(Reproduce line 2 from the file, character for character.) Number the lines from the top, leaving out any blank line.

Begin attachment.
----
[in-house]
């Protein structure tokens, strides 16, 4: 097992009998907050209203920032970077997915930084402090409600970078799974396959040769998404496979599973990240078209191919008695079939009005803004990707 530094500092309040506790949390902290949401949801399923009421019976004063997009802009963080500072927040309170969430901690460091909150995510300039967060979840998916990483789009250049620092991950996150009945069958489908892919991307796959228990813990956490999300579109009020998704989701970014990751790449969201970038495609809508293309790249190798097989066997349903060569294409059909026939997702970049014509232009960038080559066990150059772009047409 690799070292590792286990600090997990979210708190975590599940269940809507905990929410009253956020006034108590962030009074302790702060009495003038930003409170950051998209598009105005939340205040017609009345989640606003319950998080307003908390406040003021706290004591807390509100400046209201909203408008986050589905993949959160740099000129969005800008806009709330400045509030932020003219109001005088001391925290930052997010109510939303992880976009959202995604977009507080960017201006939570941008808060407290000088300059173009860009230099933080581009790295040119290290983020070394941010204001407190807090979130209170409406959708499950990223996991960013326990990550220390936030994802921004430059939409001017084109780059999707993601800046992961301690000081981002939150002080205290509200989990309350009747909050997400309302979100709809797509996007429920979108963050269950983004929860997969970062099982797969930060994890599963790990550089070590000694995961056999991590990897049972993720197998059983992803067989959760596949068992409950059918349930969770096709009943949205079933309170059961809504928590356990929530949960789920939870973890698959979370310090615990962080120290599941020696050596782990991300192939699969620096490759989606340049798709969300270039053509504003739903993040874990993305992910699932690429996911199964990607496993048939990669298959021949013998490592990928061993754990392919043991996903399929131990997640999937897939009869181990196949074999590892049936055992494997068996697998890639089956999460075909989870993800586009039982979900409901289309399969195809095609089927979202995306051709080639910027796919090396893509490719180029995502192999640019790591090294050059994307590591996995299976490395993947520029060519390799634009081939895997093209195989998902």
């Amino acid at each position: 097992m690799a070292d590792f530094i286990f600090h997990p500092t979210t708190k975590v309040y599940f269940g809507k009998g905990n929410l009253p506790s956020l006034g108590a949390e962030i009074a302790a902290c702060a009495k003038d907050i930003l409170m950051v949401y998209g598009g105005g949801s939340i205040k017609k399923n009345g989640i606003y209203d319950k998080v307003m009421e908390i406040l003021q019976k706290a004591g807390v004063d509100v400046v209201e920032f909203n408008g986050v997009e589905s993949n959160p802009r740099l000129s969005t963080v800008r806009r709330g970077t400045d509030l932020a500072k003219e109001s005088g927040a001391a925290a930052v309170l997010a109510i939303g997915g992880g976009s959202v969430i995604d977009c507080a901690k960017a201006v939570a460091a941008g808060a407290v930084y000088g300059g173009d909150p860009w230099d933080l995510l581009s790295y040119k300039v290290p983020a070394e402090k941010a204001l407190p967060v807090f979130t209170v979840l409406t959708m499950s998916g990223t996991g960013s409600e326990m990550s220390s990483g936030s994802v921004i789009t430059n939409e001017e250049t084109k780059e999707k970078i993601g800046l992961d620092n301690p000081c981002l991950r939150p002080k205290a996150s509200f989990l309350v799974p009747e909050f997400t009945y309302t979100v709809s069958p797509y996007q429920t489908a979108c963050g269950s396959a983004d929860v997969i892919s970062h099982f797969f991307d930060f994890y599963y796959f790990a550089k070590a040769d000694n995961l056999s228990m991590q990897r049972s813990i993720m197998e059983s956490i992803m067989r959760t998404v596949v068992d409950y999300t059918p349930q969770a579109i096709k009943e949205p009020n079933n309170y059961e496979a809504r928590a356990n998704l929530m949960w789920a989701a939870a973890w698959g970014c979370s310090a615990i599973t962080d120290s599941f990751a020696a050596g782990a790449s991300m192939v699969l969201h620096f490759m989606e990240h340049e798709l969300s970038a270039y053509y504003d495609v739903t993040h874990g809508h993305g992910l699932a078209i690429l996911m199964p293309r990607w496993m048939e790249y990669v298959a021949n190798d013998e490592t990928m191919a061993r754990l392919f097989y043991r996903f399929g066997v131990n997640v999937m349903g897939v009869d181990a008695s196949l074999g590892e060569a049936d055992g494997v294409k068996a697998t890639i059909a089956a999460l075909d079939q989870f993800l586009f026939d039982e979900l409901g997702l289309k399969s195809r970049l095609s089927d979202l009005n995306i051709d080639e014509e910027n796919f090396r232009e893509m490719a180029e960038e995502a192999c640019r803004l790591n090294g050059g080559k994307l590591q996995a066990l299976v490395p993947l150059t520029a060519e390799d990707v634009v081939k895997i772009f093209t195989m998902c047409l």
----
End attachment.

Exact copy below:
């Protein structure tokens, strides 16, 4: 097992009998907050209203920032970077997915930084402090409600970078799974396959040769998404496979599973990240078209191919008695079939009005803004990707 530094500092309040506790949390902290949401949801399923009421019976004063997009802009963080500072927040309170969430901690460091909150995510300039967060979840998916990483789009250049620092991950996150009945069958489908892919991307796959228990813990956490999300579109009020998704989701970014990751790449969201970038495609809508293309790249190798097989066997349903060569294409059909026939997702970049014509232009960038080559066990150059772009047409 690799070292590792286990600090997990979210708190975590599940269940809507905990929410009253956020006034108590962030009074302790702060009495003038930003409170950051998209598009105005939340205040017609009345989640606003319950998080307003908390406040003021706290004591807390509100400046209201909203408008986050589905993949959160740099000129969005800008806009709330400045509030932020003219109001005088001391925290930052997010109510939303992880976009959202995604977009507080960017201006939570941008808060407290000088300059173009860009230099933080581009790295040119290290983020070394941010204001407190807090979130209170409406959708499950990223996991960013326990990550220390936030994802921004430059939409001017084109780059999707993601800046992961301690000081981002939150002080205290509200989990309350009747909050997400309302979100709809797509996007429920979108963050269950983004929860997969970062099982797969930060994890599963790990550089070590000694995961056999991590990897049972993720197998059983992803067989959760596949068992409950059918349930969770096709009943949205079933309170059961809504928590356990929530949960789920939870973890698959979370310090615990962080120290599941020696050596782990991300192939699969620096490759989606340049798709969300270039053509504003739903993040874990993305992910699932690429996911199964990607496993048939990669298959021949013998490592990928061993754990392919043991996903399929131990997640999937897939009869181990196949074999590892049936055992494997068996697998890639089956999460075909989870993800586009039982979900409901289309399969195809095609089927979202995306051709080639910027796919090396893509490719180029995502192999640019790591090294050059994307590591996995299976490395993947520029060519390799634009081939895997093209195989998902």